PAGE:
The Trade Union Bill Isn’t Perfect, But Reform Is Needed

I’ve done nothing but write political pieces recently and to those readers who enjoy my theological articles, I apologise. I restart my Master’s degree tomorrow so I hope to get back into the swing of things soon: my theological musings will return soon enough. But for now, another political rant from your favourite Lib Dem.

I have a horrible feeling that I’m getting a reputation for being wholly illiberal amongst many of my peers within the Liberal Democrats; firstly I speak out against aspects of the European Union and now I appear to be siding with the Conservatives on their proposed Trade Union Bill. I’ve been watching BBC Parliament coverage of the debate since I got home from work this afternoon, mainly to see if Jeremy Corbyn did or said anything in his new and well deserved role as leader of the Labour Party. And he did! He wore a tie.

As the debate has gone on I’ve constantly found myself nodding my head at almost everything the Conservative MPs have said, and shaking my head at the Labour and SNP benches. Perhaps I’m in the wrong party after all? I posted a discussion thread to a Lib Dem Facebook group a few weeks ago asking the question as to the Liberal (note big ‘L’, not small ‘l’) stance on Trade Unions. The response I got was overwhelmingly unanimous on the view that Trade Unions were a fantastic thing and to suggest otherwise would be a Liberal (there it is again) heresy. And I agree. This country needs Trade Unions to protect the rights of millions of workers across the country, and as a party we should do everything to ensure that these unions continue to do the job they were created to do.

Let me be absolutely clear: I support only the following two aspects of the Trade Union bill. The proposals to make it obligatory for people on the picket line to disclose their details to police is an absolute infringement on civil liberties and ultimately is an attack on a worker’s right to strike. As a Liberal Democrat, I oppose this notion and if I were sat in the Commona debating the bill, I would request amendments be made before voting in favour.

I’m not a member of a Trade Union despite the fact I work in education, and have done for the last two/three years. Firstly, I absolutely hate the fact that the Trade Unions donate money to the Labour Party; I will not join a union because I do not support the Labour Party. Secondly, I do not want to be part of an organisation that can hold the country’s public services to ransom in the event that something doesn’t quite go in their favour.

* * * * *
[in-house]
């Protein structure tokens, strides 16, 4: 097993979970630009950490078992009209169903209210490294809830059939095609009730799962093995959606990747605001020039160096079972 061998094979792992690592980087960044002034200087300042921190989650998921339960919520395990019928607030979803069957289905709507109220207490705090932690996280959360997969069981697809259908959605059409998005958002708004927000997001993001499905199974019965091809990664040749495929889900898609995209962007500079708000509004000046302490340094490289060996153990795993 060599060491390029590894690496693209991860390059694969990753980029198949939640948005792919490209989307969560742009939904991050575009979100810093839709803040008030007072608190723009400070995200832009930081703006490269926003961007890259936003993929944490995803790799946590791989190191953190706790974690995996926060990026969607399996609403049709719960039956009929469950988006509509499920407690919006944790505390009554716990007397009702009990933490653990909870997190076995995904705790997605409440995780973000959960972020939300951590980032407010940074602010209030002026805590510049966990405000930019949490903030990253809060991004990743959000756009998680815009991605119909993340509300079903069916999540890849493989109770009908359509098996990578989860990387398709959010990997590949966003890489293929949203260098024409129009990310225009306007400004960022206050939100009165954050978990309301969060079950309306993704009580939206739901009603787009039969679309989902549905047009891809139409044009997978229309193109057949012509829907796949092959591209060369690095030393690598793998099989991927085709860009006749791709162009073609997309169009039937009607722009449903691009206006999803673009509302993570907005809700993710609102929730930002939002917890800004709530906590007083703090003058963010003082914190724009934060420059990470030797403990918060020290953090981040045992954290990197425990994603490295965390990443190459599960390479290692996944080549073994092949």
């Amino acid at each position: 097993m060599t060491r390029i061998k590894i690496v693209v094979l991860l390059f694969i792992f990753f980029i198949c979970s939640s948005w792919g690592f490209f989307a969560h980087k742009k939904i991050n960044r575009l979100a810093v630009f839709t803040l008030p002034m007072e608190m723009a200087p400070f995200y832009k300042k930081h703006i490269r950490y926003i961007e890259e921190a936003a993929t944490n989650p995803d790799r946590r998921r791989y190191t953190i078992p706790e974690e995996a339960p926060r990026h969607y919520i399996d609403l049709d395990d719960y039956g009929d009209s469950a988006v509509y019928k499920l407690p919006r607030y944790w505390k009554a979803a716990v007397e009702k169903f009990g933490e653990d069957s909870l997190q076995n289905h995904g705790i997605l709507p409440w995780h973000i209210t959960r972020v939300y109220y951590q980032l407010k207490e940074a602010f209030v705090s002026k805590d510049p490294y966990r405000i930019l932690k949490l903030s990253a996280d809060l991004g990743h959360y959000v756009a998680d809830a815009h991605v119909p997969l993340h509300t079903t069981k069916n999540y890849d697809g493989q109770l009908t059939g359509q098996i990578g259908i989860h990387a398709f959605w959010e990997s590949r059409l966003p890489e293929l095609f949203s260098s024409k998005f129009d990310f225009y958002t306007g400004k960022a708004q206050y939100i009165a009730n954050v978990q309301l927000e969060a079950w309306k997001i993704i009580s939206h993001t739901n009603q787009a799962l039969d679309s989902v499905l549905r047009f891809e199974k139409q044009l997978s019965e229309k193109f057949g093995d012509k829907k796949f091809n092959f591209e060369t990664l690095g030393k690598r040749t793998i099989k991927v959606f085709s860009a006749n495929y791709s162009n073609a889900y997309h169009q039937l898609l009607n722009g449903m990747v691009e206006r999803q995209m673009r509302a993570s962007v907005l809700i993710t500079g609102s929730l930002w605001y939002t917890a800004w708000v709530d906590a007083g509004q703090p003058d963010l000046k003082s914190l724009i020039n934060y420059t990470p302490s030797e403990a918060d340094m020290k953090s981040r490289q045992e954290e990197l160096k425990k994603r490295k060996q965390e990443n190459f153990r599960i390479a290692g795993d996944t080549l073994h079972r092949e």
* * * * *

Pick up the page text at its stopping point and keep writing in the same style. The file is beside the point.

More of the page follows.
The right to strike is a key part of a liberal society and I don’t think anyone would disagree with me. The Conservatives’ new bill does not want to make strike action illegal or make it so that workers’ rights are not upheld, more it is attempting to ensure that every single worker in the country regardless of whether they belong to a union or not, is protected from the enormous disruption caused by public sector strike action. This bill wants to make it possible for agency workers to be used to attempt to reduce the disruption caused and it wants to make sure that 50% of a union’s members vote in favour of action before it can take place; slightly ironic given the Conservatives’ record on other types of electoral reform (you read my piece on PR, right?)

Labour are right to object to the bill on the grounds that it demands workers on the picket lines to disclose their details to police, and you could even say they have their own interests at heart when they challenge the changes surrounding party funding. As I said at the beginning, the former is an absolute reason to challenge the bill; the latter not so much. I don’t agree with union membership fees going to the Labour Party unless the member in question agrees with the Labour Party’s aims and principles.

It is right to allow public sector workers to demonstrate their discontent with working conditions and sanctions imposed by their employers, but it is also right to look out for every other worker whether in the public or private sector who is adversely affected by industrial action. The Labour Party seems concerned only with union employees and it speaks volumes that every Conservative MP has repeatedly made the point that the bill is to protect everyone; a point that after three hours of viewing, has yet to be answered by Labour MPs.

I don’t think to support aspects of this bill is illiberal or ilLiberal. Just because the Liberal Democrats are in opposition, it doesn’t mean we have to oppose every piece of legislation passed by the Conservatives. To be a Liberal Democrat is to look out for the rights and interests of everyone in the country; the Trade Unions do that very well for their employees, but who looks out for those affected? At the moment, it looks like it’s the Conservatives.

So yes the bill is far from perfect, but it’s clear that reform of the unions is needed so as to ensure that people who do not belong to the unions are protected from the huge disruption caused by strike action.

Read the bill here:

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